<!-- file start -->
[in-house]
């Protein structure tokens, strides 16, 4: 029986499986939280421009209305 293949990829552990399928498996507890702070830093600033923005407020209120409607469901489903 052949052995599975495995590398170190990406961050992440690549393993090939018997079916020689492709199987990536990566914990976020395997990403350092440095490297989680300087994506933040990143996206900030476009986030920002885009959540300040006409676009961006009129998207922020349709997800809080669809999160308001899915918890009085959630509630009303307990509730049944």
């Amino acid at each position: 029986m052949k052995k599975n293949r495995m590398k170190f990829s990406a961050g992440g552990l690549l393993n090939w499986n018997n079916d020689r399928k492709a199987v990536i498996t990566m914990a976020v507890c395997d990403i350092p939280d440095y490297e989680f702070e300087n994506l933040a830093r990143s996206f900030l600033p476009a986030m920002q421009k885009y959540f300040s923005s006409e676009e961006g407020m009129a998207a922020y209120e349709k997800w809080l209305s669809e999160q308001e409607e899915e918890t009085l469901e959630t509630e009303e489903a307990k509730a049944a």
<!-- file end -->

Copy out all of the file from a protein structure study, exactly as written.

[in-house]
């Protein structure tokens, strides 16, 4: 029986499986939280421009209305 293949990829552990399928498996507890702070830093600033923005407020209120409607469901489903 052949052995599975495995590398170190990406961050992440690549393993090939018997079916020689492709199987990536990566914990976020395997990403350092440095490297989680300087994506933040990143996206900030476009986030920002885009959540300040006409676009961006009129998207922020349709997800809080669809999160308001899915918890009085959630509630009303307990509730049944």
């Amino acid at each position: 029986m052949k052995k599975n293949r495995m590398k170190f990829s990406a961050g992440g552990l690549l393993n090939w499986n018997n079916d020689r399928k492709a199987v990536i498996t990566m914990a976020v507890c395997d990403i350092p939280d440095y490297e989680f702070e300087n994506l933040a830093r990143s996206f900030l600033p476009a986030m920002q421009k885009y959540f300040s923005s006409e676009e961006g407020m009129a998207a922020y209120e349709k997800w809080l209305s669809e999160q308001e409607e899915e918890t009085l469901e959630t509630e009303e489903a307990k509730a049944a």